November 16, 2012

Lesson Wrap-up

So, taking lessons.

It's about someone who has "the feel" trying to teach "the feel" to someone without "the feel."  If you have a complete lack of body awareness like I do, your instructor should win a patience award.  Mine has stuck through it with me, and made some massive changes in the way I ride.  One of those moments happened the night of our latest breakthrough, when she said "now, now, now" every time I was supposed to be half-halting.  Last night, when she was trying to get me to relax and go with Connor's motion at the canter, I had another one.

"Your pelvis is tipped forward and your lower back is tense and hollow.  I want you to think about rounding your back."

What she wants me to look like/what she probably feels:

Obviously not Connor.  Or my instructor.
What my lower back normally looks like all the time:

This one is actually me, a few months ago.  That lower back/ab posture is as frowned upon here as it is on a horse.
The mental image that got me from image B to image A and completely changed the way I felt at the canter:

Children of the 80's, represent.
I thought about being a Teenage Mutant Ninja Turtle and my back being the shape of a shell and suddenly, both of my calves were making contact with him and I was flowing with him in a way that I have never done on any horse before.  Those of you who have been around for a while know that I've always been pretty tense at the canter even after I got over my fear, and for someone with very little body awareness, the canter feels like all my parts are flying in so many different directions I can't keep track of them.  Just like with the half-halts, it takes a real, physical, direct command to make me fix something.  Last night, it was turtles.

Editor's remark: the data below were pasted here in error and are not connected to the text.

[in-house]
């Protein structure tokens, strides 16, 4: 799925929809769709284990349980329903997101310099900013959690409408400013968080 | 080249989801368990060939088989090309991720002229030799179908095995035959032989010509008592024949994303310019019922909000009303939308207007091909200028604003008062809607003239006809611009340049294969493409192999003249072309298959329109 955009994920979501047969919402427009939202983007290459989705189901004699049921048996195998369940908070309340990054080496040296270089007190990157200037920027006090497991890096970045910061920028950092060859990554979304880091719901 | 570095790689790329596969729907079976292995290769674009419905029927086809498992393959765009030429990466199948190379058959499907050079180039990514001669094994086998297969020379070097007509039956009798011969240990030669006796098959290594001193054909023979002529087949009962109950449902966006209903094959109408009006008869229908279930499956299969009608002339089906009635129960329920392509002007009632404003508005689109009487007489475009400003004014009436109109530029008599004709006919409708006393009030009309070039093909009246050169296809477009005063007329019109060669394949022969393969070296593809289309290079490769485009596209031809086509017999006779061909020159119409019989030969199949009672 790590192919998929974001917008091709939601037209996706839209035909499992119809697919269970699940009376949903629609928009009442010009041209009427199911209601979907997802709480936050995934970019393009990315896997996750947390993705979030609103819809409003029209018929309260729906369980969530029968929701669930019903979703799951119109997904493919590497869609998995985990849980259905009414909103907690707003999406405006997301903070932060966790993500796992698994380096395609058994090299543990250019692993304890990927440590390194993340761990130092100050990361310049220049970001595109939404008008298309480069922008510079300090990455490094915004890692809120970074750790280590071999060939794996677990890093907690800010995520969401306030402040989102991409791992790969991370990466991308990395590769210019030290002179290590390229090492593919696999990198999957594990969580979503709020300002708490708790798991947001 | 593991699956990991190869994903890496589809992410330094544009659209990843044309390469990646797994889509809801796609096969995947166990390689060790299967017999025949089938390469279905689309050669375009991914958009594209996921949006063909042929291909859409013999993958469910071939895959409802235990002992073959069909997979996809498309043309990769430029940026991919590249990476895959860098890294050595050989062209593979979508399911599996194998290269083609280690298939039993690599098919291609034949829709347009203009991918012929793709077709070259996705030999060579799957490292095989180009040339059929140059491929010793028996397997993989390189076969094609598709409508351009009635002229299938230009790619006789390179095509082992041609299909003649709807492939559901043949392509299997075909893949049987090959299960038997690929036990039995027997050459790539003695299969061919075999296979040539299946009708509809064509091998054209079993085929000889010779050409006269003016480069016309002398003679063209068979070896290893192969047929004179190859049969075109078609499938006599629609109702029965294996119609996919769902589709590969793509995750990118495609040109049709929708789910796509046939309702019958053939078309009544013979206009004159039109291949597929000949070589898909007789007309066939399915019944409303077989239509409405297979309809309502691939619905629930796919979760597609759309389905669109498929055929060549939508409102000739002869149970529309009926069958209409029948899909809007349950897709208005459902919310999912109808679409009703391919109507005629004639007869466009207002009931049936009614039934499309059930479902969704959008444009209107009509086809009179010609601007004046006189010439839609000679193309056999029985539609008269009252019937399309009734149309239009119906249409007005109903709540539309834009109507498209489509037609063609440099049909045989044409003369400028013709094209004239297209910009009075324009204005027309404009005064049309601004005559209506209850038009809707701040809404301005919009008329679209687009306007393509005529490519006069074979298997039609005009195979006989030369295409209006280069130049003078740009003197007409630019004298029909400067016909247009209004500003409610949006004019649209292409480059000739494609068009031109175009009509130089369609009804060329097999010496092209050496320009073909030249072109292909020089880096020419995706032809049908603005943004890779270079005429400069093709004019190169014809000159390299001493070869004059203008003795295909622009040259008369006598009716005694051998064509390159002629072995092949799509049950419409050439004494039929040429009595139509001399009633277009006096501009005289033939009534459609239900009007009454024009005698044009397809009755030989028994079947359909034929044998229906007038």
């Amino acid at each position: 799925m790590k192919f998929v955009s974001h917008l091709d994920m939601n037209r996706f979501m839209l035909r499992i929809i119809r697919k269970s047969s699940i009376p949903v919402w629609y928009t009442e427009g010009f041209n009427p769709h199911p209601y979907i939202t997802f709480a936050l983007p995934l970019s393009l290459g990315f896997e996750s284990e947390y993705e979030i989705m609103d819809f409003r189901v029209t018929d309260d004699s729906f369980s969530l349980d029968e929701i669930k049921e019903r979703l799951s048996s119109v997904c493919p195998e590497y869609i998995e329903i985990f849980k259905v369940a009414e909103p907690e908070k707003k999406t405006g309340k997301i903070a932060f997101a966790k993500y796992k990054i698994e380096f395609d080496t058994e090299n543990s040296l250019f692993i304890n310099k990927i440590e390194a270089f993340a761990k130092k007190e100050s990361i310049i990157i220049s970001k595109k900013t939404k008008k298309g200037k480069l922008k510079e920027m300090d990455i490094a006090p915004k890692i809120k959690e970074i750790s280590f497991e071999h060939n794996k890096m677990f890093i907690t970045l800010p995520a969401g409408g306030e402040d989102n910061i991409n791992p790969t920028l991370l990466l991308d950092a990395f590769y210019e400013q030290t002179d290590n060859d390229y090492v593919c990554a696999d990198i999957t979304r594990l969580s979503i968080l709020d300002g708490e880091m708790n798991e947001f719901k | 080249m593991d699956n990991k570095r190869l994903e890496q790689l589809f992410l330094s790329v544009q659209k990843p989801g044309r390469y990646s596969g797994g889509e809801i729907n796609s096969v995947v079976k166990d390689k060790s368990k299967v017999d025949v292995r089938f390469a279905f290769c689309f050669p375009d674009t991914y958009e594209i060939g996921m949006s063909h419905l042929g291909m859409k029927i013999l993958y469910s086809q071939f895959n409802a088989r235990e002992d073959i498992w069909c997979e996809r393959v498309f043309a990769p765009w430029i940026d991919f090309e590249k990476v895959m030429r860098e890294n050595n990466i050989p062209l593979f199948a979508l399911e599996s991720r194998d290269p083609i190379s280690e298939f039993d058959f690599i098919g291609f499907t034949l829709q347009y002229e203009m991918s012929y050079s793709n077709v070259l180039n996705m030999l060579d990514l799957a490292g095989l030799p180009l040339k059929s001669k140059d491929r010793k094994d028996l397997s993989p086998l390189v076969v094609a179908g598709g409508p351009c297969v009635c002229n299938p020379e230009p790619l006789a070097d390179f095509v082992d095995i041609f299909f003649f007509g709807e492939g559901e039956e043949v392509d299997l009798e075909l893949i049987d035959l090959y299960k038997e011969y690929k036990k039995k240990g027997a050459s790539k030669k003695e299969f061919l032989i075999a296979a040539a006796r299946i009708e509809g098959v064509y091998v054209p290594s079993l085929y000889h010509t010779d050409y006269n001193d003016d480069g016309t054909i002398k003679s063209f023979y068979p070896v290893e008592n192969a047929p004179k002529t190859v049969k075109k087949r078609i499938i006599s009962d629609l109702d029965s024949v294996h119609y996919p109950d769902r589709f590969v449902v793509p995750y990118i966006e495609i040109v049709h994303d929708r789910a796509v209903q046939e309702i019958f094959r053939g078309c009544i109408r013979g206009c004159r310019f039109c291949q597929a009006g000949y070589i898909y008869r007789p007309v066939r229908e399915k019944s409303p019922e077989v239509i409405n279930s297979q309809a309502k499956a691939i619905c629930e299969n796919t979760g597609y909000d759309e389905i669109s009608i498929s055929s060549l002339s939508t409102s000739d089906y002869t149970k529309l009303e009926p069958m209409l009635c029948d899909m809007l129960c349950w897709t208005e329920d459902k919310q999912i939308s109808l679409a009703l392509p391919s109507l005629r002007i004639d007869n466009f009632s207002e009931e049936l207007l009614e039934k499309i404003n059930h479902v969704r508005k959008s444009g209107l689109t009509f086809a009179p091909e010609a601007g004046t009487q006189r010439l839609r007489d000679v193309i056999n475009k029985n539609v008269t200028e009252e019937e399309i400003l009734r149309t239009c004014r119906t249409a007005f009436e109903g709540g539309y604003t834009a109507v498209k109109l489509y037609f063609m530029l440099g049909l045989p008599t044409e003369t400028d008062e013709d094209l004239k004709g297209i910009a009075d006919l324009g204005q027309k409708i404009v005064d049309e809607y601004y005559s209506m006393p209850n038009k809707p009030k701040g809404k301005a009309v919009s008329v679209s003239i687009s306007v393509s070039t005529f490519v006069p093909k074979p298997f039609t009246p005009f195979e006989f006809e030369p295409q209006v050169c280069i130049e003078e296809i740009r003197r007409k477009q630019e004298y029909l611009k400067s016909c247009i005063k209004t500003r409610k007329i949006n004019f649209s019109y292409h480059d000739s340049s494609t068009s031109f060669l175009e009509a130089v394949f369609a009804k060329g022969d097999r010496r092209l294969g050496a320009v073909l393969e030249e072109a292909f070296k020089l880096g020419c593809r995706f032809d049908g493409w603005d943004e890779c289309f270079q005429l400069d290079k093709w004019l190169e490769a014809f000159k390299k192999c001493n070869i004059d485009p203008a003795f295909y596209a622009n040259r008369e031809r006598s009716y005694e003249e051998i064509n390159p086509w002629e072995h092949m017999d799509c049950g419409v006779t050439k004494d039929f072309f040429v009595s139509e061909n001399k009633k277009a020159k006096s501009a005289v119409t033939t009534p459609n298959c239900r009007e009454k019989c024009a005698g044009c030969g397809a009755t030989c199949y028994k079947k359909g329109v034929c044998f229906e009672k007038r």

(My husband read this over my shoulder as I was typing this and said, "Oooookay, crazy lady.")

The lesson consisted of more of the same fundamental ideas as the last few, but over cavaletti, and we both had a blast and showed more improvement, especially in the hind end drive at the trot and the suspension we're getting with each stride.  Interestingly, the biggest improvements do come when I fix something with my position rather than when I get a point across to him.

Turtles.  Really.


  1. What a great mental image.. I must try it, canter is my weakest gait, too

  2. Another tip for me - thanks Jen!

  3. Dang girl look at you lift! I've found lifting has helped my riding a ton. I also suffer from the, "I have no idea what my body parts are doing at any given time syndrome" I always try to think of it was relax my back and engage my core.